John Rawls’ Justice as Fairness provides another point of contention. Based on Rawls’ theory which states that the decisions of the allocation of social goods should be made under a ‘veil of ignorance’ to ensure fairness, no individual will act in a way that is unfair to another party. Hence, despite expecting a baby, the employee should not be treated impartially. And by applying the Difference Principle which states that with the total welfare of the society held constant, the most disadvantaged party should receive the largest benefit, additional help should thus be given to the pregnant woman who is physically limited due to the pregnancy, instead of firing her. As mentioned above, the help can come in the form of the modification of her job scope or a redefinition of expectations. This is further supported by the Fair Equality of Opportunity principle which asserts that everyone should have the chance to realize their potential. An unjust dismissal also clearly violates the Principle of Equal Liberty which argues that everyone should have equal rights. Hence, evidently, Rawls’ Justice as Fairness sees this dismissal as unprincipled.

VII. Conclusion
Ethical issues will unavoidably arise when it comes to the different treatments and opportunities received by pregnant employees in the workplace. Milton Friedman’s and Adam Smith’s concepts justify this discrimination as they assert that businesses should focus on the pursuit of their personal interest which should be profit maximization. Yet, the arguments raised using the other ethical frameworks far outweighs this focus on profits. Hence, pregnancy discrimination is unethical and immoral.

The reasonable accommodation of pregnant employees to help them work with their limitations to still be able to be contribute to the company is another key point of this paper. This is supported by the Utilitarianism theory as it results in maximum aggregate happiness and John Rawls’ Justice as Fairness which assert that everyone should have the opportunity to realise their potential. As mentioned above, there should thus be additional laws in place to promote this accommodation. While the law can help influence our mentalities to make more ethical decisions through the enactment of statutes and punishments, it does not eliminate this discrimination entirely due to its deep-rooted negative stereotypes. With women making up about 50% of the current workforce, and spending a large part of their childbearing years on their careers, such issues with pregnancy and work place would be of increasing significance in the years to come. Instead of having only the laws in place to promote anti-pregnancy discrimination, the government or unions can promote this issue more actively through campaigns or workshops to create a greater awareness and understanding among both employers and employees. This way, corporate America can work towards having more lawful and ethical work practices with regards to pregnancy in the workplace.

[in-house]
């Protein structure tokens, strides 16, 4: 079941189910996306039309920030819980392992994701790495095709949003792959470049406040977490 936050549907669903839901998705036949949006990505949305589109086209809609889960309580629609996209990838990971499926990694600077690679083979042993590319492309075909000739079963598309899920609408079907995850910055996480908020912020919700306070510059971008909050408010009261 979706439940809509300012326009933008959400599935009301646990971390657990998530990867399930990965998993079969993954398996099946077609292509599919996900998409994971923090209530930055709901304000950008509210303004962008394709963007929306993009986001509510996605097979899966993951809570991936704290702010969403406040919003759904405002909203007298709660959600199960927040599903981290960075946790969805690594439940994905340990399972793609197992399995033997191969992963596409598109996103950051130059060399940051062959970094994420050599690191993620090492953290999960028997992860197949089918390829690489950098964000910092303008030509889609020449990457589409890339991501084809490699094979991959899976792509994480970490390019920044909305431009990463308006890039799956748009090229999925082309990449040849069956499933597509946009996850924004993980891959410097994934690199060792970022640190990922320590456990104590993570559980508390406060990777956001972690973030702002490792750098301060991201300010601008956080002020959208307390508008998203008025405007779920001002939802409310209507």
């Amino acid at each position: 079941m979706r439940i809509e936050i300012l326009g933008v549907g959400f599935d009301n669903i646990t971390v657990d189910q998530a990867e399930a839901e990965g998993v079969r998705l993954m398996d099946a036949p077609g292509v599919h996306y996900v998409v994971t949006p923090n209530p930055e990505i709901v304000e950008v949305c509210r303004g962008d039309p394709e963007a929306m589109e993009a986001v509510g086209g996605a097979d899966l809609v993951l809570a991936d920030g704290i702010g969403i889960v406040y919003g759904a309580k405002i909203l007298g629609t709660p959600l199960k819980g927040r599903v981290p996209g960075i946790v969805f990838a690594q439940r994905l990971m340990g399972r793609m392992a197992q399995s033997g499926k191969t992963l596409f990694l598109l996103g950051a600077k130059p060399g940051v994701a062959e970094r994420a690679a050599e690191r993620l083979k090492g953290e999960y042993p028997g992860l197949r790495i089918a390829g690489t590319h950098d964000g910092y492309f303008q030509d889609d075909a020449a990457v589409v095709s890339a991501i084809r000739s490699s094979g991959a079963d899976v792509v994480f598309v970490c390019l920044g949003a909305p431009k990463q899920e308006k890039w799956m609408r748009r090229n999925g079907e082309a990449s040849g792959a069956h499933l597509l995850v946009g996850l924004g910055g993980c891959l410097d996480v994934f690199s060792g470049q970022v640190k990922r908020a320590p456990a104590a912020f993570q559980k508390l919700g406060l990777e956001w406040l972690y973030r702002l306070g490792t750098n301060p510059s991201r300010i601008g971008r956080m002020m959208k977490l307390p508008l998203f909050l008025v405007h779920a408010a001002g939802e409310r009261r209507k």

References:

[ 1 ]. The U.S. Equal Employment Opportunity Commission. (2011). Pregnancy discrimination charges. Retrieved March 1, 2012, from http://www.eeoc.gov/eeoc/statistics/enforcement/pregnancy.cfm [ 2 ]. The U.S. Equal Employment Opportunity Commission. (2011). Pregnancy discrimination. Retrieved March 5, 2012, from http://www.eeoc.gov/laws/types/pregnancy.cfm [ 3 ]. Grossman, J. L. (2010, Mar 1). Pregnancy, Work, and the Promise of Equal Citizenship. The Georgetown Law Journal. Retrieved March 4, 2012, from http://legalworkshop.org/2010/03/01/pregnancy-work-and-the-promise-of-equal-citizenship [ 4 ]. Wren, A. O., Kidwell, R. E., & Kidwell, L. A. (1996). Managing pregnancy in the workplace. Business Horizons. Retrieved March 4, 2012, from Resource library. [ 5 ]. Cunningham, J., & Macan, T. (2007). Effects of Applicant Pregnancy on Hiring Decisions and Interview Ratings. Sex Roles, 57(7-8), 497-508. Retrieved March 1, 2012, from Academic Search Complete. [ 6 ]. Cunningham, J., & Macan, T. (2007). Effects of Applicant Pregnancy on Hiring Decisions and Interview Ratings. Sex Roles, 57(7-8), 497-508. Retrieved March 1, 2012, from Academic Search Complete. [ 7 ]. Halpert, J. A., Wilson, M. L., & Hickman, J. L. (1993). Pregnancy as a source of bias in performance appraisals. Journal of Organizational Behavior, 14(7), 649-663. Retrieved March 4, 2012, from Business Source Complete. [ 8 ]. Gueutal, H. G., & Taylor, E. M. (1991). Employee Pregnancy: The Impact on Organizations, Pregnant Employees and Co-Workers. Journal of Business and Psychology, 5(4), 459-476. Retrieved March 4, 2012, from Springer. [ 9 ]. Suhaimi, N.D. (2008, Aug 3). Expecting a baby? Expect to be fired. The Straits Times. Retrieved March 3, 2012, from